>  offset-anchor: auto;
>  offset-path: 90deg;
>  offset-distance: 0px;
> }
> #three {
>  offset-origin: top left;
>  offset-anchor: top right;
>  offset-path: 90deg;
>  offset-distance: 0px;
> }
> </style>
> 
> <div style="width: 100px; height: 100px;">
>  <div id="one" style="width: 50px; height: 50px;"></div>
>  <div id="two" style="width: 50px; height: 50px;"></div>
>  <div id="three" style="width: 50px; height: 50px;"></div>
> </div>
> 
> For #one, its upper left corner is positioned to the upper left corner of the containing block.
> The upper right corner of #two is positioned to the upper right corner of the containing block.
> But upper right corner of #three is positioned to the upper left corner of the containing block.

Yea, I get that. I just didn't realize previously that offset-origin was meant as an alternative name for offset-position. I think that has more to do with the previous name (polar-origin) than it does with choosing an easy-to-understand property name. 

>>> 2. Need for 'offset-origin'
>>> 
>>> 'offset-origin' can set the initial position of the path.
>>> But in the specification of 'offset-path', the value types except for <angle> already define the initial position
>>> for each case.
>>> Therefore, 'offset-origin' is useful only when 'offset-path' is specified with <angle> value type.
>> 
>> It isn't useful for angle values. The origin of the element is wherever other positioning properties (including 'top',
>> etc. or 'offset-position') put it.
> 
> I guess maybe you are confusing between 'offset-origin' and 'offset-anchor'.

No, I just thought you were including an additional way of setting the pre-path position. I meant we wouldn't need offset-position AND offset-origin.

> 'offset-anchor' sets the origin of the element.

Please don't make my head explode. That isn't how you used the word "origin" before. I have a hard enough time with those two words, without being told that "anchor sets the origin" or "origin sets the anchor."

> 'offset-origin'('offset-position') doesn't matter with the origin of the element. It decides the initial position of the
> path.

initial position of the element, you mean? The initial start of the path (relative to the element) is set by 'offset-anchor', based on everything you've said so far. 

> When 'offset-origin' and 'offset-path' with <angle> is specified in an element, the position given by 'offset-origin'
> works as the origin point of the coordinate system.

We don't need to talk about coordinate systems. 'Offset-origin/position' determines the position of the element prior to moving  it along a path or angle. It is simpler to describe it this way, than to speak of new coordinate systems.

>> If all those positioning properties are 'auto', then the origin is wherever the element would have been if it wasn't
>> positioned. 
>> When you want the origin to be in the middle of the containing block, you would use 'offset-position: 50% 50%' (or
>> 'offset-position: center', etc. that computes to the same).
> 
> Yes, 'offset-position' above is the same with 'offset-origin' that I mentioned and in the latest CSS Round Display spec draft.

Got it.

>>> There could be some solution about this:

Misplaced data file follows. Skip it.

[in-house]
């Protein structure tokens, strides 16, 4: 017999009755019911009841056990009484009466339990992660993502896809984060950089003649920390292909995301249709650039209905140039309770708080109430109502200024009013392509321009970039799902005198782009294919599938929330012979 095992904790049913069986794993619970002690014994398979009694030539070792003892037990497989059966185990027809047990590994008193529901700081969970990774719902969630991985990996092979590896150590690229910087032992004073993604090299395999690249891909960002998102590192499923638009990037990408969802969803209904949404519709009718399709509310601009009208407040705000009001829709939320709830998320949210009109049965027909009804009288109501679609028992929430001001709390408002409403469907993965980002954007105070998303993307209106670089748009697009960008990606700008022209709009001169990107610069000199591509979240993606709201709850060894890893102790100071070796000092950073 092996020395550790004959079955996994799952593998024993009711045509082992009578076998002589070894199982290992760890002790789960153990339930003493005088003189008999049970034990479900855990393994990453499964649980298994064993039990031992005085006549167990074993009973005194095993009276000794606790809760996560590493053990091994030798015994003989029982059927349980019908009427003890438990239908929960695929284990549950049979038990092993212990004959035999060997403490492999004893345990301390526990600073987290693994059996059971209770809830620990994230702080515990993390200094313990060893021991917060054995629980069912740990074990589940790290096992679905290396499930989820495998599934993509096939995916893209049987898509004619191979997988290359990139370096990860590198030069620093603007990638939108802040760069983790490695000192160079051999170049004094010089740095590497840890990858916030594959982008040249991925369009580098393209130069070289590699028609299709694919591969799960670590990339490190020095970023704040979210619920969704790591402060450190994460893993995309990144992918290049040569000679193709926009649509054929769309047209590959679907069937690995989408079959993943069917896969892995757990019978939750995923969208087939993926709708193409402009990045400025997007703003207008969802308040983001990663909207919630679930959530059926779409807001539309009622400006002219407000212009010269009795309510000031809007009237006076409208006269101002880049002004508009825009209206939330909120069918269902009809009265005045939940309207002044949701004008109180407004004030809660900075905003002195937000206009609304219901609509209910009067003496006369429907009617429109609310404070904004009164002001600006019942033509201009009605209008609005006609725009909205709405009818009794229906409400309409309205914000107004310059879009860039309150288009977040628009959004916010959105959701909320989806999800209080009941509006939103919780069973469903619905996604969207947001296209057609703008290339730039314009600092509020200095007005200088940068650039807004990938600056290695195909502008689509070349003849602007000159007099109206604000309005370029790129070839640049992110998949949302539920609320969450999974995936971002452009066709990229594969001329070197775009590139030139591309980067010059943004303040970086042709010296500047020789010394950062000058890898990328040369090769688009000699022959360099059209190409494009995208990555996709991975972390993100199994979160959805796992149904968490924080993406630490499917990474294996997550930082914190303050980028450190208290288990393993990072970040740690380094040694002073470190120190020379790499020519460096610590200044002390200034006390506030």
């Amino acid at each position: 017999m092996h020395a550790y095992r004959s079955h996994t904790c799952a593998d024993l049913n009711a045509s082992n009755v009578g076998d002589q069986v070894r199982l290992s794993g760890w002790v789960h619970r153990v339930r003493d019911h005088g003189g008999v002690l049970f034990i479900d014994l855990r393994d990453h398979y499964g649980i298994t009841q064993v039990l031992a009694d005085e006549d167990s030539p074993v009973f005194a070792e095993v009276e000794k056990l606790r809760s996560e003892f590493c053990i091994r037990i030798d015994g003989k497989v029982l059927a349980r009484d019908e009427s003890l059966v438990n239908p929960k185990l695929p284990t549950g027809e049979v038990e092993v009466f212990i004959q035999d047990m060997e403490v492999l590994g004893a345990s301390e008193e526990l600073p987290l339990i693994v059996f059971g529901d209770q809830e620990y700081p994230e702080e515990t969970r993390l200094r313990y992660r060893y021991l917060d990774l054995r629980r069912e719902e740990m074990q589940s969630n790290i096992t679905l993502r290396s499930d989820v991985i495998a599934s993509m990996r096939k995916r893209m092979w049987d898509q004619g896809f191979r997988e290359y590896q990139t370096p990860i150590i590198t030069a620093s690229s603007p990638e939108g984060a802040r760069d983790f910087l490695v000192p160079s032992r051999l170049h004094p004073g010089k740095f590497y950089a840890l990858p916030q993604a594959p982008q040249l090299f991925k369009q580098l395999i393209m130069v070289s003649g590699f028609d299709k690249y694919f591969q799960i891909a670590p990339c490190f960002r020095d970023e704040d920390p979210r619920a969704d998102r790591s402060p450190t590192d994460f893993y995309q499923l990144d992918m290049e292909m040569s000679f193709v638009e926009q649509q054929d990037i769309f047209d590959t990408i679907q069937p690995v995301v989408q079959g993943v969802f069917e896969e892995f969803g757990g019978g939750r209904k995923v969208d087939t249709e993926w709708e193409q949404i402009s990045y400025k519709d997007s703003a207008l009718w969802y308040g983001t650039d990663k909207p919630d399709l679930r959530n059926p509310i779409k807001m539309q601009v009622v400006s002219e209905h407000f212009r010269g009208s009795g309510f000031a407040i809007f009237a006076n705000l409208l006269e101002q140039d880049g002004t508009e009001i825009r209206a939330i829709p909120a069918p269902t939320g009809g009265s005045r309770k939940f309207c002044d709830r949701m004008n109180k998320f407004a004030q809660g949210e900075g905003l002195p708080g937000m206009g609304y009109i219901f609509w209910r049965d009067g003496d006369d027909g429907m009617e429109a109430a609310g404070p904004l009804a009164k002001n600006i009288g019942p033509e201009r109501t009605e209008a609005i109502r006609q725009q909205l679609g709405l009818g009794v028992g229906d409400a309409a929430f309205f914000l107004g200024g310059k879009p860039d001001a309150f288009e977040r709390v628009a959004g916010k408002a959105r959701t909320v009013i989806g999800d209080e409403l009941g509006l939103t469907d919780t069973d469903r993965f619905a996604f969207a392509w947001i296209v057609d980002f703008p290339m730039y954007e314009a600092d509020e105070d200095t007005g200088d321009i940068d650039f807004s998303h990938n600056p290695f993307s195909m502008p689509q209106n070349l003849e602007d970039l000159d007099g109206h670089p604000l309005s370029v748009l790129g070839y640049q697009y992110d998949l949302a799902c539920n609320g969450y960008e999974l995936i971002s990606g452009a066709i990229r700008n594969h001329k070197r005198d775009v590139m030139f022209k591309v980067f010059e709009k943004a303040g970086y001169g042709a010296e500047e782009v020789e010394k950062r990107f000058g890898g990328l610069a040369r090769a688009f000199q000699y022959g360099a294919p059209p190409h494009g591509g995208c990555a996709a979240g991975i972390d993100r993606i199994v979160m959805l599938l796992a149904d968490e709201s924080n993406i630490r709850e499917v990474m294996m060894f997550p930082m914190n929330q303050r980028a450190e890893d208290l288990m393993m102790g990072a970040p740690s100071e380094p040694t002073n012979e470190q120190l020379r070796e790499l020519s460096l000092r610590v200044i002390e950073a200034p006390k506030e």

>>> i. Keep 'offset-origin' and make it works only when <angle> type value is given to 'offset-path'.
>>> ii. Define the initial position of the path as the center of the containing block when the path is defined by
>>> <angle> value and drop 'offset-origin'
>>> 
>>> Which would be better?
>> 
>> iii. Drop offset-origin. It's useless. I think the minutes might be wrong or perhaps fantasai misspoke when she
>> mentioned it, because everywhere it's mentioned it should be 'offset-position'. 
>> The similar 'background-position' doesn't have it need anything like offset-origin (background-origin is unrelated).
> 
> I thought the property was mentioned as 'offset-origin' more than 'offset-position', so I wrote the spec draft with
> 'offset-origin'.
> But I'm open to change the name if 'offset-position' is more appropriate for it.

God, yes, please. It would alleviate much of the Alice in Wonderland aspect of our conversations, and would be 1000 times more clear.

>>> 3. The direction where 0deg points
>>> When 'offset-path' is given to 0deg, the path points the direction of the positive y-axis.
>>> But in the specification of 'motion-rotation', 0deg means the right side in the direction of the positive x-axis. I
>>> know that this is the
>>> common way in mathematical theory but in the CSS Value Spec [5], 0deg is defined as the upside direction.
>>> So I think it would be better to specify 0deg as the direction of the positive y-axis.
>> 
>> Yes. All other specs that use angles, including linear-gradient, have 0deg = north.
>> 
>> You should clarify the airplane example by showing what the unrotated plane looks like (with its nose at the top).
> 
> Thank you for the opinion. I added an example about the plane positioned on the path without rotation.

No problem.

PS. An unrelated problem: 'offset-path: <inset()>' seems weird here. Assuming that the reference box is the containing block (the spec should say, and doesn't, but it would make sense for percentages I think), you'd have a path that was inset from that, but then aligned to the positioned element itself. That doesn't seem super useful. I think have a basic shape of <rect(width,height)>, and maybe <square(width)> too, would be better.
Received on Tuesday, 14 June 2016 08:49:42 UTC